AOL eyeing new search deal

Speaking at D: All Things Digital, CEO Tim Armstrong says his company has started talking with Google, others about who will power its search going forward.

Ina Fried Former Staff writer, CNET News
During her years at CNET News, Ina Fried changed beats several times, changed genders once, and covered both of the Pirates of Silicon Valley.
Ina Fried
2 min read

RANCHO PALOS VERDES, Calif.--AOL CEO Tim Armstrong said on Thursday that the company has started the process of meeting with Google and others over who will power the site's search engine going forward.

The company's current deal with Google is set to expire and Armstrong said AOL has spent the last six months evaluating what it needs out of the next search deal and has begun to meet with potential partners, presumably Google and Microsoft.

He didn't go into specifics, but said the company is focused on the longer-term economics of the deal. "I don't know whether there will be an upfront payment," he said, speaking at the D: All Things Digital conference here.

He also positioned AOL's search business as even more valuable than just its few points of market share, trying to position AOL's searchers as more valuable and engaged.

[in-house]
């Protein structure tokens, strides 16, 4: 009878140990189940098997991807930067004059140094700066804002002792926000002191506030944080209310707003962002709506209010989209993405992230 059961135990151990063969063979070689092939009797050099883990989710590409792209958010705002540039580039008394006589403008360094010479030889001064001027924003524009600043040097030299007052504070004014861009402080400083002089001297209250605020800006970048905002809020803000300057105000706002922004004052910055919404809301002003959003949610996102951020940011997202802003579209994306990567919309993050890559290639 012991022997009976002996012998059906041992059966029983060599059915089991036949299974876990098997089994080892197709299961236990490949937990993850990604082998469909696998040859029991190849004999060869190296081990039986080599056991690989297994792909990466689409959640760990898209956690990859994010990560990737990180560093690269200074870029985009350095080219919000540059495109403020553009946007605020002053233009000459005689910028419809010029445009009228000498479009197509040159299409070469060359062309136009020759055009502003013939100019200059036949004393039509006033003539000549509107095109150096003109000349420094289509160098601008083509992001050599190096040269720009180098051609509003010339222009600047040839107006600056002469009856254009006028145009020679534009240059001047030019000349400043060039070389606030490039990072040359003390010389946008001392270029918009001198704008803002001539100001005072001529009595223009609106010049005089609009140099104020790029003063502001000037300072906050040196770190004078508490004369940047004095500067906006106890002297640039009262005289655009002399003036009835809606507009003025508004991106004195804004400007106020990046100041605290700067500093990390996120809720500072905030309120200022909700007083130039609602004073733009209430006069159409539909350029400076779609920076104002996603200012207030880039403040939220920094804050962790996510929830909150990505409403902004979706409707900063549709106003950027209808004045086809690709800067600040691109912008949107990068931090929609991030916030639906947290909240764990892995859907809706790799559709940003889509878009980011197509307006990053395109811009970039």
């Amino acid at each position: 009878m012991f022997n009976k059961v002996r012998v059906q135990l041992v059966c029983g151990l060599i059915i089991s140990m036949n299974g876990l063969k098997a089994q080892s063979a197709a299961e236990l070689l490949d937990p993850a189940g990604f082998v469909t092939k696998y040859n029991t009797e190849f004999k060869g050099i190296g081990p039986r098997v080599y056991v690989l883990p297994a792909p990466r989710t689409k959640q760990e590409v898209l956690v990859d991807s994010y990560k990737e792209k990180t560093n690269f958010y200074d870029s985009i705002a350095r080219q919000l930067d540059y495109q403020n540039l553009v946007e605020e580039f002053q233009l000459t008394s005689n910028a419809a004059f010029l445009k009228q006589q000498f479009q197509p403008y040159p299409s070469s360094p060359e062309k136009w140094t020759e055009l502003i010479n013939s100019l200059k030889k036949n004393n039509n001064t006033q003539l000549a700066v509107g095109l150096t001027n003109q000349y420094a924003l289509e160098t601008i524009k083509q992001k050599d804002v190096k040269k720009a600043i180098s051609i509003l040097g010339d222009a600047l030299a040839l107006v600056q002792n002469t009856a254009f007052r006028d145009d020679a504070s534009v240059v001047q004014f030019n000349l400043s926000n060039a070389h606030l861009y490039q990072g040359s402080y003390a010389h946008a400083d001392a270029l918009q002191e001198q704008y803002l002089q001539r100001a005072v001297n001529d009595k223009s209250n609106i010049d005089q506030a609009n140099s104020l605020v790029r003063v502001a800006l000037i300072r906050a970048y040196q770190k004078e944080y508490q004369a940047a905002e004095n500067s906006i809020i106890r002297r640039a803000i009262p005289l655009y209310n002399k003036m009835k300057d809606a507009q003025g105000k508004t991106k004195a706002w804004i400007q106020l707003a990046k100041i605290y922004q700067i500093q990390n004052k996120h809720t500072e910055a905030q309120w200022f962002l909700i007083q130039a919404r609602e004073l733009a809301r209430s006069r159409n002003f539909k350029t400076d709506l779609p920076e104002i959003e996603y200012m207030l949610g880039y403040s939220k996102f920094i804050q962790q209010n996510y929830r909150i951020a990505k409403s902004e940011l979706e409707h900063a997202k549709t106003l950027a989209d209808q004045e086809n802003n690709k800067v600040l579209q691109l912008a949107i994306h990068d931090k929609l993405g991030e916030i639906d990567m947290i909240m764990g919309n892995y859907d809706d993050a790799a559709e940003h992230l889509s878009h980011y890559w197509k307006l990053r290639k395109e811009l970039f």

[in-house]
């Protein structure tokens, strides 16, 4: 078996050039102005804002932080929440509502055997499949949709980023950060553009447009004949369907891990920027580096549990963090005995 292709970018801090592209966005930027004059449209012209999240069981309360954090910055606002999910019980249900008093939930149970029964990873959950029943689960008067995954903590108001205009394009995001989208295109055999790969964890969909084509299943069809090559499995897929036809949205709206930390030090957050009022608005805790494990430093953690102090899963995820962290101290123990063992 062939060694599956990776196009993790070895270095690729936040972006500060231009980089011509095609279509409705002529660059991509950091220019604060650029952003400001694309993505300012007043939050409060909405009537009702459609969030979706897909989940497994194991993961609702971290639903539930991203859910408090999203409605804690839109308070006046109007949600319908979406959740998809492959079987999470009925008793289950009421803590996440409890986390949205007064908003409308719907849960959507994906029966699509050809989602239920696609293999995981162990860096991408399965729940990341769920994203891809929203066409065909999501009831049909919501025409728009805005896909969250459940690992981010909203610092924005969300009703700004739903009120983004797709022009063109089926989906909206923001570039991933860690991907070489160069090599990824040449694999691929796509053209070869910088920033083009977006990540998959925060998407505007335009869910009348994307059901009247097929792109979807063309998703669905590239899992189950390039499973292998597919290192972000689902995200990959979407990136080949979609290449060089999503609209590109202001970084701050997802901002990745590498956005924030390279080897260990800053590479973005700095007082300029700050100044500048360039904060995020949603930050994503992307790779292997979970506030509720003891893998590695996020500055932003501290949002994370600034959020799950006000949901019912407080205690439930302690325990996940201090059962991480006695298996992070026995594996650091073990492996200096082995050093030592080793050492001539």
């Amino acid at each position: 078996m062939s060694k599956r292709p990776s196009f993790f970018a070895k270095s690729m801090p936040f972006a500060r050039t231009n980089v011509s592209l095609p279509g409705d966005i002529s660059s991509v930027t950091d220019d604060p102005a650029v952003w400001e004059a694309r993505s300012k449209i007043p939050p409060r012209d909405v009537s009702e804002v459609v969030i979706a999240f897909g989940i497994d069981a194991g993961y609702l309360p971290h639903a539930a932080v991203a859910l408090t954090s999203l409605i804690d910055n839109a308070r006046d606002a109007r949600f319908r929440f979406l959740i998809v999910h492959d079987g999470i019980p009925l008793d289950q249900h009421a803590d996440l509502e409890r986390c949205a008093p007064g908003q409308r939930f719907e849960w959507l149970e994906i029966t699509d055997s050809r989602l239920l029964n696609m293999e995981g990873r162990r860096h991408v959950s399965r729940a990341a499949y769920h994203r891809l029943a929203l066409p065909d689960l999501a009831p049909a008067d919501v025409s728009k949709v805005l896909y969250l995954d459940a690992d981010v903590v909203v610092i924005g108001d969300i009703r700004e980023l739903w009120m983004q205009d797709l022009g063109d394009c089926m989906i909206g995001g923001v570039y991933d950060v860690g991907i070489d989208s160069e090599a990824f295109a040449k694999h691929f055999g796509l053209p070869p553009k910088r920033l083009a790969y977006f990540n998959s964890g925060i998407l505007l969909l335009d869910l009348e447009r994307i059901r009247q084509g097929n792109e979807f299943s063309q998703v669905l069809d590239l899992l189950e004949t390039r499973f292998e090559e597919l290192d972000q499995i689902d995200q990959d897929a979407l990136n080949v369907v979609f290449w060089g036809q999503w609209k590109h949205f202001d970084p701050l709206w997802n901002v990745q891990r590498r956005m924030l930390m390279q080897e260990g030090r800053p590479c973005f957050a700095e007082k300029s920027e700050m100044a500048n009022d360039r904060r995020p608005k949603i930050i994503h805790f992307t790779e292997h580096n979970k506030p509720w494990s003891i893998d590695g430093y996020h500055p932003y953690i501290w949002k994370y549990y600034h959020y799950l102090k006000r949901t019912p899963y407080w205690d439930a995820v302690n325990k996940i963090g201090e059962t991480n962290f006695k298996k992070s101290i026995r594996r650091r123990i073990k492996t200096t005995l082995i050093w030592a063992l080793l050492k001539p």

Armstrong said the company also sees a lot of value in the AOL brand, even if those in the tech industry tend to see it as one in decline. Armstrong said AOL has a "warm fuzzy feeling" in the broad consumer market as "the brand that put people online."

A lot of the work, Armstrong said, is about changing the company's culture, which he said was more like a bunch of individuals playing their own golf game as opposed to a team united against a tough opponent.

Part of the reason the company did a voluntary separation program as opposed to layoffs, he said, was to try to make the company filled with people who are ready to work hard.

"Turning this company around is not going to be easy," he said. "It is not going to be eight hour days. The culture is about 60 percent of the way to where I hope it will be one day."

Asked about AOL's future, Armstrong pointed to Warren Buffet's analogy that companies are like cigars. At a minimum, Armstrong said AOL has a few good puffs left. However, he said he is focused on making sure the company can actually crank out new cigars.